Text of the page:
Anaphylaxis

This podcast covers anaphylaxis, have a listen and let us know what you think. Below are a few of the key take home messages, enjoy!

Anaphylaxis

The most common causes of fatal reactions identified in the UK are (Pumphrey 2004):

  • stings, nuts and “other foods” e.g. milk and shellfish.
  • Antibiotics
  • Anaesthetic drugs
  • Other drugs e.g. NSAIDS and ACE-I
  • Contrast media

Fatal reaction occurred quickly, with time to arrest demonstrated below (Pumphrey 2000):

  • Injected drugs           = 1-20 minutes
  • Stings                          = 2-45 minutes
  • Food                            = 10-100 minutes (most deaths 10-45 minutes)

The mainstay of treatment is adrenaline (1:1000 concentration, given IM) at the doses below (RCUK) and can be repeated every 5 minutes:

  • Adult                                       = 500 micrograms IM (0.5mls)
  • Child more than 12 years    = 500 micrograms IM (0.5mls)
  • Child 6-12 years                   = 300 micrograms IM (0.3mls)
  • Child less than 6 years         = 150 micrograms IM (0.15mls)

(Cochrane review for adrenaline available from Sheikh et al 2008)

Other treatments

  • H1-antihistamines = no evidence to support their routine use in anaphylaxis (Sheikh et al 2007). Some evidence of improved skin signs e.g. itching for less severe reactions. Important to remember they can also cause drowsiness, confusion, fatigue and dizziness as side effects.
  • H2-antihistamines = no evidence to support their routine use in anaphylaxis (Nurmatov et al 2014). May provide some relief for less emergent skin symptoms.
  • Steroids (glucocorticoids) = no evidence to support their routine use in anaphylaxis (Choo et al 2012). The primary reason for administration has been to prevent biphasic reactions (see below), however a recent paper by Grunau et al (2015) found they were not associated with decreased relapses within 7 days.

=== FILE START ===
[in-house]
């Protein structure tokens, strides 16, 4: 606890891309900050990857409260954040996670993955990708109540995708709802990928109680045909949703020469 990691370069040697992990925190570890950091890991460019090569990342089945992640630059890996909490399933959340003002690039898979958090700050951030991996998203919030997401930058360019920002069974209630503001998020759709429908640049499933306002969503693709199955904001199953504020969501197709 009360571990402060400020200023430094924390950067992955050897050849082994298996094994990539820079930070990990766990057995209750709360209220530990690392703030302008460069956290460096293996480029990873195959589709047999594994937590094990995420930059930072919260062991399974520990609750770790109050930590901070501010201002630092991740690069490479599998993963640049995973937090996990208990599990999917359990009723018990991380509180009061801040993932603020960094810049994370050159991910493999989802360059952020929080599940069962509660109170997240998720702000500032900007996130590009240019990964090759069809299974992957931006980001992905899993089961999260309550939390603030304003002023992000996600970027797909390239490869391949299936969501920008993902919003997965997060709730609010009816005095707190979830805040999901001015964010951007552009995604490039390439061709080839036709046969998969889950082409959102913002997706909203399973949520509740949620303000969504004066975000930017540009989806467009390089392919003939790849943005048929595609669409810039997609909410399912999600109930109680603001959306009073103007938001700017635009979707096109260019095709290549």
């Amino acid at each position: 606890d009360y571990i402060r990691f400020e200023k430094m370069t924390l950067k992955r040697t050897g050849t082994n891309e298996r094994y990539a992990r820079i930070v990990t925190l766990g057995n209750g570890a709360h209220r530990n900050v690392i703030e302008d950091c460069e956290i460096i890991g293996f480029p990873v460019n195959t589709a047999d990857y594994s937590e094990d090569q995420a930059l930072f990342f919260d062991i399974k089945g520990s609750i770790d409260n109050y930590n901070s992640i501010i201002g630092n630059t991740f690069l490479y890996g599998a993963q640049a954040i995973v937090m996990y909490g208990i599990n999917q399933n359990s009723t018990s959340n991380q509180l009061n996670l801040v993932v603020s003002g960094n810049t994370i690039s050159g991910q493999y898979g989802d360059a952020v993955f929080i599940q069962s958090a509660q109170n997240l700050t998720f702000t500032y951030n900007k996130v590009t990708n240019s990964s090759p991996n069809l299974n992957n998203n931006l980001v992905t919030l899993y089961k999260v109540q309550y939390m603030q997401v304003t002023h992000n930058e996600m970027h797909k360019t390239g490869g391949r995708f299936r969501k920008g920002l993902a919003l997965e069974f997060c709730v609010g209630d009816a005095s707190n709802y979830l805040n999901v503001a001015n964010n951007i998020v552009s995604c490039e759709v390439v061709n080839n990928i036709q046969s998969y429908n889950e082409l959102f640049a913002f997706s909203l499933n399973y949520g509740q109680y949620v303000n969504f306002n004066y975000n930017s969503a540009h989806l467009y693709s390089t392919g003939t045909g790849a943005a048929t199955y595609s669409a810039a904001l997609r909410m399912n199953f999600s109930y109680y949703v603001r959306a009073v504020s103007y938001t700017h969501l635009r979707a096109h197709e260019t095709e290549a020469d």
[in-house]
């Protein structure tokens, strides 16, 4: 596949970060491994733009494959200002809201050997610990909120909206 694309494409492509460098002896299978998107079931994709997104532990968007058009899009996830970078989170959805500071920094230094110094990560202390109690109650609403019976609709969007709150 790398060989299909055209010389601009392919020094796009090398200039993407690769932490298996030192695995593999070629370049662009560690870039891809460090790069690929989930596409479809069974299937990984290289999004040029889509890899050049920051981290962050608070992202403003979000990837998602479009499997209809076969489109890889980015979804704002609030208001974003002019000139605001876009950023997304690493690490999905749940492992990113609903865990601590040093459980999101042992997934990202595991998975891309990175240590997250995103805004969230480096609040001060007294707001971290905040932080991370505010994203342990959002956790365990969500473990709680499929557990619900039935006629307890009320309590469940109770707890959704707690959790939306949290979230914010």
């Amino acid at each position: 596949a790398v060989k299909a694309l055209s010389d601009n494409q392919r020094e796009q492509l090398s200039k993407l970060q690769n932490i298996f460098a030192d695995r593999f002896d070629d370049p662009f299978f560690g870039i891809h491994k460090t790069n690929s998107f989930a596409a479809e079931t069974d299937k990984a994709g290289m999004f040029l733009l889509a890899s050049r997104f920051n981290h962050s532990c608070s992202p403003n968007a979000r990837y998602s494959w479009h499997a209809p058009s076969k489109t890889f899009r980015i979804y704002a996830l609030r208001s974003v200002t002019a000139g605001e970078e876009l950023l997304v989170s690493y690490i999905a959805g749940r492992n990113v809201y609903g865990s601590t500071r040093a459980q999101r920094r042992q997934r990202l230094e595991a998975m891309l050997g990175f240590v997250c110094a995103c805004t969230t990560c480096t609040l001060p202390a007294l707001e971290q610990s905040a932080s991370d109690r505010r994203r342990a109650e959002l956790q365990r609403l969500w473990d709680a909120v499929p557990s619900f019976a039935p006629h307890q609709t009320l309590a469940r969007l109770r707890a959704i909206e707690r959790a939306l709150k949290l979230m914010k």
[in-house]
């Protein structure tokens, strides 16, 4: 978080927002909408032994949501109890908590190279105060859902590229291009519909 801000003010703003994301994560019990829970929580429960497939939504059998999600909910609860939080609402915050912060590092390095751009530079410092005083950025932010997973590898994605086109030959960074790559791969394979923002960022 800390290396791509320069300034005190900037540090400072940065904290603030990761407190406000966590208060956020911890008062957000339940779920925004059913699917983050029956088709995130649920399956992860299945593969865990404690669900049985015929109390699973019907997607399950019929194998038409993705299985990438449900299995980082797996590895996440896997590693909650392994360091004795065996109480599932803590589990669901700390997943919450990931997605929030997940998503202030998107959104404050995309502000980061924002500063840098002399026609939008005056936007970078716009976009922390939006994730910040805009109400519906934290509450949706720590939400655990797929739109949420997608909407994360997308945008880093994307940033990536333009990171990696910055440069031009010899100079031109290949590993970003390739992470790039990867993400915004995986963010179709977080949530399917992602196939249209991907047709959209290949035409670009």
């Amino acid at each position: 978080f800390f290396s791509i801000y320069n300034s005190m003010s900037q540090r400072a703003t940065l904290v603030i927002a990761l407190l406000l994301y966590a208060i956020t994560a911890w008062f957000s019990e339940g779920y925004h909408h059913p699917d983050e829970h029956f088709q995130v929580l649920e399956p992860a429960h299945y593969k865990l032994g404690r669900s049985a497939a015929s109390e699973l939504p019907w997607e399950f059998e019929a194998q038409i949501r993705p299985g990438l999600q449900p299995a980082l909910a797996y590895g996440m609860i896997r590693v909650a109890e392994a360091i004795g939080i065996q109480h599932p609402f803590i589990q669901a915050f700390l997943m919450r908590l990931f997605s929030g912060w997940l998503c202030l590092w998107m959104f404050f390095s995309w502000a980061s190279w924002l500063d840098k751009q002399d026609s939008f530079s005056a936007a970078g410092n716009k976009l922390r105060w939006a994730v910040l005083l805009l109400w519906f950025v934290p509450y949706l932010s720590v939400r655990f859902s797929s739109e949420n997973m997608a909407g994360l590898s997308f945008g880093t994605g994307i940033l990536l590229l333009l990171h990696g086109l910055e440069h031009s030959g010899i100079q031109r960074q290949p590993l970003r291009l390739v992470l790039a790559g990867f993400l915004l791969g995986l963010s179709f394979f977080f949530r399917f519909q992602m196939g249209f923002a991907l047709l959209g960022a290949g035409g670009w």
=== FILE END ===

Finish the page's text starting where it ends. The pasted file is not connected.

Biphasic reactions

A huge study by of 430,000 casenotes by Grunau et al (2014) found biphasic reactions were incredibly rare (0.17%!) but could occur far longer than any reasonable period of observation in the ED (anything up to 6 days afterwards). Additionally there were NO fatalities.

References

Choo, K. J., Simons, F. E & Sheikh, A (2012). Glucocorticoids for the treatment of anaphylaxis. Cochrane Database of Systematic Reviews. Apr 18 (4): CD007596 (available at http://www.ncbi.nlm.nih.gov/pubmed/22513951 ).

Grunau, B. E., Li, J., Yi, T. W., Stenstrom, R., Grafstein, E., Weins, M. O., Schellenberg, R. R & Scheuermeyer, F. X (2014). Incidence of clinically important biphasic reactions in emergency department patients with allergic reactions or anaphylaxis. Annals of Emergency Medicine. 63 (6), pp736-44 (available at http://www.ncbi.nlm.nih.gov/pubmed/24239340 ).

Grunau, B. E., Wiens, M. O., Rowe, B. H., McKay, R., Li, J., Yi, T. W., Stenstrom, R., Schellenberg, R. R., Grafstein, E & Scheuermeyer, F. X (2015). Emergency department corticosteroid use for allergy or anaphylaxis is not associated with decreased relapses. Annals of Emergency Medicine. 66 (4), pp381-9 (available at http://www.ncbi.nlm.nih.gov/pubmed/25820033 ).

Nurmatov, U. B., Rhatigan, E., Simons, F. E & Sheikh, A (2014). H2-antihistamines for the treatment of anaphylaxis with and without shock: a systematic review. Annals of Allergy, Asthma and Immunology. 112 (2), pp126-31 (available at http://www.ncbi.nlm.nih.gov/pubmed/24468252 ).

Pumphrey, R. S (2000) Lessons for the management of anaphylaxis from a study of fatal reactions. Clinical and Experimental Allergy. 30 (8), pp1144-50 (available at http://www.ncbi.nlm.nih.gov/pubmed/10931122 )

Pumphrey, R. S (2004) Fatal anaphylaxis in the UK, 1992-2001. Novartis Foundation Symposium. 257, 116-28 (available at http://www.ncbi.nlm.nih.gov/pubmed/15025395 ).

Sheikh, S. A., ten Broek, V. M., Brown, S. G & Simons, F. E (2007). H1-antihistamines for the treatment of anaphylaxis with and without shock. Cochrane Database of Systematic Reviews. Jan 24 (1): CD006160 (available at http://www.ncbi.nlm.nih.gov/pubmed/17253584 ).

Sheikh, A., Shehata, Y. A., Brown, S. G & Simons, F. E (2008) Adrenaline (epinephrine) for the treatment of anaphylaxis with and without shock. Cochrane Database of Systematic Reviews. Oct 8 (4): CD006312 (available at http://www.ncbi.nlm.nih.gov/pubmed/18843712 ).

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4 thoughts on “Anaphylaxis

  1. drfaijaz says:

    Great review and evidence based guidance on Anaphylaxis

  2. sl says:

    Very kind, thanks

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